The Wheaton Administration is going the wrong way with the Coronavirus right now

The first incident I want to comment on is the recent expulsion (from campus housing) of a female Wheaton student following an incident with Norton PD Officers.

I am descending my ivory tower as the Opinions Editor to write a serious opinion piece. I have not shared my opinions often, as doing so threatens my reputation as a neutral journalist writing articles about SGA and protests in and around Wheaton’s campus. I think that the response of the Wheaton Administration regarding the Coronavirus crisis has been phenomenal this semester. However, there have been multiple decisions made by the Wheaton Administration during the past week that have forced me to speak up, as I (simply and nicely put) do not agree with them.

The first incident I want to comment on is the recent expulsion (from campus housing) of a female Wheaton student following an incident with Norton PD Officers.

This incident was recently reported on by Kavita Premkumar ’21 and Carter Wilhite ’22 in the Wheaton Wire while covering Wheaton’s weekly SGA meeting. According to Premkumar’s article, there is no footage of the event with the students and the officers, and no information has been released to the public or the Wheaton community regarding the incident. I am not here to discuss the specifics of the incident or the innocence or guilt of the individual.

The second incident was an email sent by Dean of Students, Zack Irish, to the students on Oct. 28 on behalf of the Covid Testing Team. The email states that there has been an uptick in testing non-compliance among the student body in recent weeks. The email claimed that over 100 students have not completed the four required tests in those two weeks. The email goes on to threaten the ‘guest privileges’ of students (to have one, or two guests, depending on room size) if non-compliance does not decrease.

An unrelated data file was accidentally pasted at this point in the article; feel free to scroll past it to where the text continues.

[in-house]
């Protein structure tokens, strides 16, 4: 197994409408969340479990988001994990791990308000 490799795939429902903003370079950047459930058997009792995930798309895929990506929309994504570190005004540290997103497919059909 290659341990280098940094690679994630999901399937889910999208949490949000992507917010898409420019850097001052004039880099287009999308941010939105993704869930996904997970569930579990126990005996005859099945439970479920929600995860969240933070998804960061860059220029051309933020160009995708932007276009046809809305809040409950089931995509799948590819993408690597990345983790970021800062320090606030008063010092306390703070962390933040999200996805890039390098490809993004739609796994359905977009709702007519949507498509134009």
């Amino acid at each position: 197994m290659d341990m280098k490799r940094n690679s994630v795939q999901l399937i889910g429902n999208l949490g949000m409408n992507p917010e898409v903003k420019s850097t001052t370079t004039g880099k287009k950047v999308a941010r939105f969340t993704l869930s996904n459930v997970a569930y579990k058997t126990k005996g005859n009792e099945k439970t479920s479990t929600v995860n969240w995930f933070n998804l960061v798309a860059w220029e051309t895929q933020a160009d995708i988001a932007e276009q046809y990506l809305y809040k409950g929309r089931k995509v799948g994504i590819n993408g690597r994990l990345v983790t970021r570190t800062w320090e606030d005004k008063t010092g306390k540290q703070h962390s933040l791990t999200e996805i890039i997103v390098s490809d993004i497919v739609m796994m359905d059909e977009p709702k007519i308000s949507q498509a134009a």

I am here to discuss the administration’s response to the first incident within the context of the second announcement, which was to suspend the individual from on-campus housing until she attends an on-campus conduct hearing, which will take at least a week to be conducted. In my mind, it is incredibly irresponsible for the college to claim to be concerned about testing non-compliance among the student population, but then kick a student off campus during the coronavirus pandemic, which would not allow that student to be tested and continue to comply with campus health and safety regulations. Kicking a student off campus and then reintroducing them back onto campus for their hearing increases the risk of introducing another case of COVID-19 to the campus, and is unbelievably short-sighted. Kicking the student off campus introduces a host of other problems for them, such as food, internet to complete remote classes, and you know, HOUSING (during a global pandemic).

I do agree with the administration that testing non-compliance needs to be decreased, but I think that the administration is overestimating the degree of malice exhibited by students who are not getting tested, and I think their decision to threaten student ‘guest privileges’ shows that they attribute this problem to malice.